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This research links, for the first time, individual level entire GB population census data for 1851-1911 to present day individual level population registers. Precise georeferencing of individual records using AddressBase Premium and further linkage to Indices of Multiple Deprivation (IMDs) enables family group analysis of inter-generational social mobility outcomes.
Present-day individual names and addresses taken from Electoral Registers and consumer data are georeferenced and linked to IMD data using AddressBase. This enables calculation of average IMD scores for every family group (surname). Individual level names and addresses from 1851-1911 censuses are assigned to harmonised historical parishes. The present day surname IMD scores are attributed to every resident in the historical censuses. Parish average ‘future IMD’ scores are calculated to show which areas have bequeathed the highest and lowest IMD scores on their residents’ descendants. This is a measure of how ‘north – south divides’ shape inter-generational social mobility.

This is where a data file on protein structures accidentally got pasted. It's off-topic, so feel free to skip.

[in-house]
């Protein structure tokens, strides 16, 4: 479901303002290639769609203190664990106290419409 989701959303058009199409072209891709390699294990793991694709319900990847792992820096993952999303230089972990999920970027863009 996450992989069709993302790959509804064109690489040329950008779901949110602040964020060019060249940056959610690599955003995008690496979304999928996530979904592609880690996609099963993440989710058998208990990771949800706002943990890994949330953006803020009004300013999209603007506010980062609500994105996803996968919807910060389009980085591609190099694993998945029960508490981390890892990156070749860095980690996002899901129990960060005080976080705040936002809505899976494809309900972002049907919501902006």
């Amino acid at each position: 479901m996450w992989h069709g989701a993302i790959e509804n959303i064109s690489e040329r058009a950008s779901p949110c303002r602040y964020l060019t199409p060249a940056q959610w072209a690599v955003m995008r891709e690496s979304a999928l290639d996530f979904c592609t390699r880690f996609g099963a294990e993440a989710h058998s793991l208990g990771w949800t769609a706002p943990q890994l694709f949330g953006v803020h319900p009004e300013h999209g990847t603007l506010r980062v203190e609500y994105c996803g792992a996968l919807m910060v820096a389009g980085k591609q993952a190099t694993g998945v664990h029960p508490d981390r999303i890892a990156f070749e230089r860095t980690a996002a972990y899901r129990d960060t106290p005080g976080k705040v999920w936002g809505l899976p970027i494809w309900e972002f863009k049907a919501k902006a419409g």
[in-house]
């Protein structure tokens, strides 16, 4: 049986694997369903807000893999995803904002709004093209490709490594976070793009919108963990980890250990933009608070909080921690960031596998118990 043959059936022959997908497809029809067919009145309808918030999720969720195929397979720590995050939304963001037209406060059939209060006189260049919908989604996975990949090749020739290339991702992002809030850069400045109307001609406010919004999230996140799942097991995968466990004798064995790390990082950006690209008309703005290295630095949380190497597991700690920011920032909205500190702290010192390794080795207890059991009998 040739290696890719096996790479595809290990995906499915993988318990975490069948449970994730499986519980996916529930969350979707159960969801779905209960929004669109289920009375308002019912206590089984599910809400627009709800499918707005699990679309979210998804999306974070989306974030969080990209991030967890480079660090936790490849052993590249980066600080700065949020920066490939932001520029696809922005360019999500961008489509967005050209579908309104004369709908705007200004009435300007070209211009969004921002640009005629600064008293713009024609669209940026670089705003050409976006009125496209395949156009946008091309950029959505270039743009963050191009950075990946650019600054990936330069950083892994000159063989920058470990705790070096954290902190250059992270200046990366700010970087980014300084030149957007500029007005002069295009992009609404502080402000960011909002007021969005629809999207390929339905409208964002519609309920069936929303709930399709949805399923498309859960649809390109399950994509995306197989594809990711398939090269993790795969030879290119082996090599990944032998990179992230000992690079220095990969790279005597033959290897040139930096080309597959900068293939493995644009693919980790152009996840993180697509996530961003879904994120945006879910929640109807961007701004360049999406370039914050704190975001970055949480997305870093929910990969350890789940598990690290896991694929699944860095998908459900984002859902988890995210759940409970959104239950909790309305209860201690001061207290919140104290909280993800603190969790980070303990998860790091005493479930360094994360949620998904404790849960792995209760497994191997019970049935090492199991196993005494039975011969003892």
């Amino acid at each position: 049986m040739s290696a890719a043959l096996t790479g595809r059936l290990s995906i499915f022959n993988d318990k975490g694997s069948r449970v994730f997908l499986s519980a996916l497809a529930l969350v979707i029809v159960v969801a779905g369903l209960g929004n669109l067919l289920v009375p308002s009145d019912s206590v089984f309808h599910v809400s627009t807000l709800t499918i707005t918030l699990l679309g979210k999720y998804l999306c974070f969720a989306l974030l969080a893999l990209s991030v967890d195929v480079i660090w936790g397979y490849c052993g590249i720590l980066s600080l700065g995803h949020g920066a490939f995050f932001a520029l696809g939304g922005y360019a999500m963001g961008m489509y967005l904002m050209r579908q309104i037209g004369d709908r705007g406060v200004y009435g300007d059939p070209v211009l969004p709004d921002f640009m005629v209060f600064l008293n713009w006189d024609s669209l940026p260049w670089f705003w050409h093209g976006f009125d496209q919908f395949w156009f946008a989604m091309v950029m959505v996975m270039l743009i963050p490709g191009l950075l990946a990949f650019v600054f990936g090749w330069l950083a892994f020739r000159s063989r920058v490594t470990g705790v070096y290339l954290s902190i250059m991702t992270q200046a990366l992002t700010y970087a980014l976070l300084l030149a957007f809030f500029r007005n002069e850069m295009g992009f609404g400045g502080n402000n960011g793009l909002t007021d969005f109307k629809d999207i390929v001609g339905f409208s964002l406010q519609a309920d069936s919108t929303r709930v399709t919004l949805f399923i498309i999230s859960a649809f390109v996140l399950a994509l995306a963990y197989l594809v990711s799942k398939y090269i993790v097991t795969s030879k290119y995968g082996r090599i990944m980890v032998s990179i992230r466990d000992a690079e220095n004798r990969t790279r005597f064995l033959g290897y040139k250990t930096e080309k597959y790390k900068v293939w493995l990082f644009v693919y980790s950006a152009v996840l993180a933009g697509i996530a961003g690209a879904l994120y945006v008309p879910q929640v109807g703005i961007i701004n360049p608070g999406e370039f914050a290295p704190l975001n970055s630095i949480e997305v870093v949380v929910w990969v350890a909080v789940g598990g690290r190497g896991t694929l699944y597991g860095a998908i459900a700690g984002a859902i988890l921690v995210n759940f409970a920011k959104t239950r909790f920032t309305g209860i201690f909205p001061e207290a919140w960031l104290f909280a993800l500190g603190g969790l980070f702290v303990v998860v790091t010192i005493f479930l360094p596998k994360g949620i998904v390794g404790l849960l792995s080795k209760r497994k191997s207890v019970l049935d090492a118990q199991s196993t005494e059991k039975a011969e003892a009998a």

A linked data website, apps.cdrc.ac.uk/gbnames, profiles social mobility outcomes for 13,000+ family names, according to average neighbourhood quality experienced by family name bearers. There are clear and enduring regional divides in “future deprivation” inherited from ancestors by the present-day GB population. The research traces the origins of a north-south divide in England. Family roots in northern industrial cities are associated with unfavourable outcomes today. In Scotland, an east-west divide identifies eastern areas sharing similarly high levels of hardship to nineteenth-century industrial cities such as Liverpool and Manchester. Migration partially mitigates these inequalities, but most family groups remain concentrated in their ancestral heartlands, and continue to experience the long-term disadvantages bestowed by geographical location.
Surnames provide an under-exploited way of linking precisely georeferenced geographies of entire historical populations to their descendants today. Additional linkage to areal deprivation measures makes it possible to evaluate how social and spatial inequalities both endure and are promulgated through the generations. Geography is destiny for much of the population.
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